Relief for Dutee Chand following IAAF’s new hyperandrogenism rule
Dutee Chand expressed relief at the new International Association of Athletics Federation (IAAF) hyperandrogenism rule which excludes the 100m and 200m events which the Indian sprinter participates inother sports Updated: Apr 26, 2018 19:16 IST
Sprinter Dutee Chand heaved a sigh of relief as the International Association of Athletics Federation (IAAF) introduced its new hyperandrogenism rule on Thursday. The new regulations cover events from 400m to 1500m, excluding the 100m and 200m events which Dutee participates in.
“The IAAF this week issued new Eligibility Regulations for Female Classification (Athlete with Differences of Sexual Development) for events from 400m to the mile, including 400m, hurdles races, 800m, 1500m, one mile races and combined events over the same distances (‘Restricted Events’),” IAAF said in a statement on Thursday.
While the new regulations, which come into effect from November 1, have laid down the criteria for athletes with a ‘Difference of Sexual Development (DSD)’ to be eligible to compete in international events, Dutee will be out of the purview.
“If you can’t walk on the right side then we assume we can walk on the left side,” Dutee’s coach N Ramesh said on the exclusion of 100m and 200m from the new IAAF regulations.
“It is a big relief for Dutee. There was always this sword hanging over her. She is quite happy about the outcome,” Ramesh added.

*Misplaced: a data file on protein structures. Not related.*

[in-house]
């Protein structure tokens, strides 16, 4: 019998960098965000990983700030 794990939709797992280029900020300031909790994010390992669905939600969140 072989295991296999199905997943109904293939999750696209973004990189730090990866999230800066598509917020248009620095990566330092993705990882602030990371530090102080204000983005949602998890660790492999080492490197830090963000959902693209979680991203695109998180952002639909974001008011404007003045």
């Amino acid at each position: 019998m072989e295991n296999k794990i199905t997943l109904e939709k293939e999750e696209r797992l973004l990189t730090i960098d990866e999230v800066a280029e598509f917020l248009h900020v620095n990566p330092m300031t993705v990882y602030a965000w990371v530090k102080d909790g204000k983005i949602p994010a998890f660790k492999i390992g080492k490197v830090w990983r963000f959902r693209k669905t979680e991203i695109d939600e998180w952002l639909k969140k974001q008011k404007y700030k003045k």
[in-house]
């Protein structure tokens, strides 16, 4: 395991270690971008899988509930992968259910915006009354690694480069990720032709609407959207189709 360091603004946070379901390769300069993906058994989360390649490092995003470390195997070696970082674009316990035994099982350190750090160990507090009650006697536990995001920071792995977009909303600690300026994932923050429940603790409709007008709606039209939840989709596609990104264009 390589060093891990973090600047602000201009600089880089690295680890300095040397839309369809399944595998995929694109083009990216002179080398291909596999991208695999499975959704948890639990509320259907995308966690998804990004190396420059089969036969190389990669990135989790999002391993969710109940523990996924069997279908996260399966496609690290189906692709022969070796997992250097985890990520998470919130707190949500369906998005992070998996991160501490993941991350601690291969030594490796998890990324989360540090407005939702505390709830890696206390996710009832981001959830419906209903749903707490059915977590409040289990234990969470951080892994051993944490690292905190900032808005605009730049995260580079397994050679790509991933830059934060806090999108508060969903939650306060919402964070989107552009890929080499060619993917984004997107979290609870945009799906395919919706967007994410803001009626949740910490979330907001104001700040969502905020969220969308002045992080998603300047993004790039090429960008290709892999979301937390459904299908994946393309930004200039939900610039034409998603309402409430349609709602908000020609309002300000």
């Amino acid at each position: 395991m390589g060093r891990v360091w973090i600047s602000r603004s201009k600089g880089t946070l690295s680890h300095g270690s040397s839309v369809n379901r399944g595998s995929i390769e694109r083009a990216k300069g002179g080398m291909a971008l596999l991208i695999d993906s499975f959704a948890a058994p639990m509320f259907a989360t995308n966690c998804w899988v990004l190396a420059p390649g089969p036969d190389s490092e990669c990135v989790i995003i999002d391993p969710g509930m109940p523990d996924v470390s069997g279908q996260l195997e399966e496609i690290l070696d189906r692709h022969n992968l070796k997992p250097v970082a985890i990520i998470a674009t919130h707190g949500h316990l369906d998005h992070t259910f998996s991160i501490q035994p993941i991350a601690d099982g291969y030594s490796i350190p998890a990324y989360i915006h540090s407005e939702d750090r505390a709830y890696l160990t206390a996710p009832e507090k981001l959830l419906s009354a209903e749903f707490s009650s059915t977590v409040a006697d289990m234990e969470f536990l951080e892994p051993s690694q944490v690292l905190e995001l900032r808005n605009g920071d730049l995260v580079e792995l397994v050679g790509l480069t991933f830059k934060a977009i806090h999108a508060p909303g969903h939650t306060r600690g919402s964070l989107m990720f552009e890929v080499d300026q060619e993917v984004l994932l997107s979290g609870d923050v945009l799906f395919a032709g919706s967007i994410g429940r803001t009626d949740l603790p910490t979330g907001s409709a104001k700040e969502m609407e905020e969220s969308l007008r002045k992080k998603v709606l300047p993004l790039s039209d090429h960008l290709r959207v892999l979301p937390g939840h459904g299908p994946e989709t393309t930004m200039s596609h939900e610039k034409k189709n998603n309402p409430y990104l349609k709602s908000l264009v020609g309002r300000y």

“Now that there is some clarity on the issue, she will be able to focus completely on training,” said Ramesh who has been coaching Dutee in Hyderabad.
It has been a long battle for Dutee who was barred from competing in 2014 because of her levels of testosterone that exceeded the guidelines laid down for female athletes. High levels of male hormone testosterone, which is naturally produced in a female body, is understood to give them significant competitive edge.
A determined Dutee, however, decided to fight it out against IAAF’s hyperandrogenism clause in the Court of Arbitration for Sport, based in Switzerland.
The CAS ruling of 2015 suspending the IAAF policy for two years and asking it to draft revised regulations, came as a momentary relief for Dutee as it allowed her to compete in international events.
In September 2017, the IAAF submitted a revised draft but Dutee made a fresh appeal saying it is not based on detailed evidence, as was asked by CAS.
The CAS further suspended IAAF’s hyperandrogenism regulations for six months and asked it to come out with more scientific data in support of their policy.
IAAF said the latest research they have undertaken and data compiled show that there is a performance advantage in female athletes with DSD over the track distances covered by this rule.
“The revised rules are not about cheating, no athlete with a DSD has cheated, they are about levelling the playing field to ensure fair and meaningful competition in the sport of athletics where success is determined by talent, dedication and hard work rather than other contributing factors,” said IAAF chief Sebastian Coe.
However, the likes of Caster Semenya, who competes in 800m and 1500m, will be impacted by the new regulations. It could prevent the double Olympic and triple world champion from competing in 2019 World Championships.
As per the new criteria, athletes with a Difference of Sexual Development (DSD) “must be recognised at law either as female or as intersex (or equivalent); must reduce her blood testosterone level to below five (5) nanomoles per litre for a continuous period of at least six months (e.g., by use of hormonal contraceptives); thereafter she must maintain her blood testosterone level below five (5) nmol/L continuously.”
Semenya, who too has been fighting the hyperandrogenism regulations, was unperturbed.